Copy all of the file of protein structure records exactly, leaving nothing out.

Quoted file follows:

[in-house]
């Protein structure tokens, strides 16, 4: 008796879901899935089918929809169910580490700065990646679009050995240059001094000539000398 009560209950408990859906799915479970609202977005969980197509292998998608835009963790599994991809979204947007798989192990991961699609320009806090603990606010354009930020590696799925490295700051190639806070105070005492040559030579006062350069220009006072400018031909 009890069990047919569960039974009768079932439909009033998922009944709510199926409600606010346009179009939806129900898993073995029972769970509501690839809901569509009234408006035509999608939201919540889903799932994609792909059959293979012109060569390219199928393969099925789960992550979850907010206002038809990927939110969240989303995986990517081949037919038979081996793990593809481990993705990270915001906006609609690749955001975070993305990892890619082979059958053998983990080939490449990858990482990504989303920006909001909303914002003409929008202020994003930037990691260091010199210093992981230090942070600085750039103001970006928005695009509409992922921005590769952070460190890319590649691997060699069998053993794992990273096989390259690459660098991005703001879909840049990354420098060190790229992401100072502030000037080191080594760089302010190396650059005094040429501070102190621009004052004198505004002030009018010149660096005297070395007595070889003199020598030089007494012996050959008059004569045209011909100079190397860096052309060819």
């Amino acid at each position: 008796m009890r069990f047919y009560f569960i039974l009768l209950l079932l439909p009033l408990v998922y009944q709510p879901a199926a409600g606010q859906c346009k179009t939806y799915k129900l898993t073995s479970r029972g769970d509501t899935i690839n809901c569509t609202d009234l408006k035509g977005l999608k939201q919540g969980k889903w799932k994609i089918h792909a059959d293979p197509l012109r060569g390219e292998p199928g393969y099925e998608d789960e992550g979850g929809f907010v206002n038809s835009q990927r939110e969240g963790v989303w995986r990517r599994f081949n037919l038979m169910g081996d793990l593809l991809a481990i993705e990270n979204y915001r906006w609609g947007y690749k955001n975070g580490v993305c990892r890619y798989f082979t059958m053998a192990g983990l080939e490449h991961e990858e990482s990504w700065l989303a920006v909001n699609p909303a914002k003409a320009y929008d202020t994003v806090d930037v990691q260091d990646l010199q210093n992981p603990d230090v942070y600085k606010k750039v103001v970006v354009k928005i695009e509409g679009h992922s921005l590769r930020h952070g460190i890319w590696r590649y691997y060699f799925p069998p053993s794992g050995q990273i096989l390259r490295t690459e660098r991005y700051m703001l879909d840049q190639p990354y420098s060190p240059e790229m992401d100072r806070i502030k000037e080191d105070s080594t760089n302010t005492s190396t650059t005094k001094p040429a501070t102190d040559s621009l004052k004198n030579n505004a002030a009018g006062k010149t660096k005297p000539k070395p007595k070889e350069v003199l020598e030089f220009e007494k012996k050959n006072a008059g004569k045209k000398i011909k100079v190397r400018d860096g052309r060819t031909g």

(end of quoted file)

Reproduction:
[in-house]
């Protein structure tokens, strides 16, 4: 008796879901899935089918929809169910580490700065990646679009050995240059001094000539000398 009560209950408990859906799915479970609202977005969980197509292998998608835009963790599994991809979204947007798989192990991961699609320009806090603990606010354009930020590696799925490295700051190639806070105070005492040559030579006062350069220009006072400018031909 009890069990047919569960039974009768079932439909009033998922009944709510199926409600606010346009179009939806129900898993073995029972769970509501690839809901569509009234408006035509999608939201919540889903799932994609792909059959293979012109060569390219199928393969099925789960992550979850907010206002038809990927939110969240989303995986990517081949037919038979081996793990593809481990993705990270915001906006609609690749955001975070993305990892890619082979059958053998983990080939490449990858990482990504989303920006909001909303914002003409929008202020994003930037990691260091010199210093992981230090942070600085750039103001970006928005695009509409992922921005590769952070460190890319590649691997060699069998053993794992990273096989390259690459660098991005703001879909840049990354420098060190790229992401100072502030000037080191080594760089302010190396650059005094040429501070102190621009004052004198505004002030009018010149660096005297070395007595070889003199020598030089007494012996050959008059004569045209011909100079190397860096052309060819």
């Amino acid at each position: 008796m009890r069990f047919y009560f569960i039974l009768l209950l079932l439909p009033l408990v998922y009944q709510p879901a199926a409600g606010q859906c346009k179009t939806y799915k129900l898993t073995s479970r029972g769970d509501t899935i690839n809901c569509t609202d009234l408006k035509g977005l999608k939201q919540g969980k889903w799932k994609i089918h792909a059959d293979p197509l012109r060569g390219e292998p199928g393969y099925e998608d789960e992550g979850g929809f907010v206002n038809s835009q990927r939110e969240g963790v989303w995986r990517r599994f081949n037919l038979m169910g081996d793990l593809l991809a481990i993705e990270n979204y915001r906006w609609g947007y690749k955001n975070g580490v993305c990892r890619y798989f082979t059958m053998a192990g983990l080939e490449h991961e990858e990482s990504w700065l989303a920006v909001n699609p909303a914002k003409a320009y929008d202020t994003v806090d930037v990691q260091d990646l010199q210093n992981p603990d230090v942070y600085k606010k750039v103001v970006v354009k928005i695009e509409g679009h992922s921005l590769r930020h952070g460190i890319w590696r590649y691997y060699f799925p069998p053993s794992g050995q990273i096989l390259r490295t690459e660098r991005y700051m703001l879909d840049q190639p990354y420098s060190p240059e790229m992401d100072r806070i502030k000037e080191d105070s080594t760089n302010t005492s190396t650059t005094k001094p040429a501070t102190d040559s621009l004052k004198n030579n505004a002030a009018g006062k010149t660096k005297p000539k070395p007595k070889e350069v003199l020598e030089f220009e007494k012996k050959n006072a008059g004569k045209k000398i011909k100079v190397r400018d860096g052309r060819t031909g």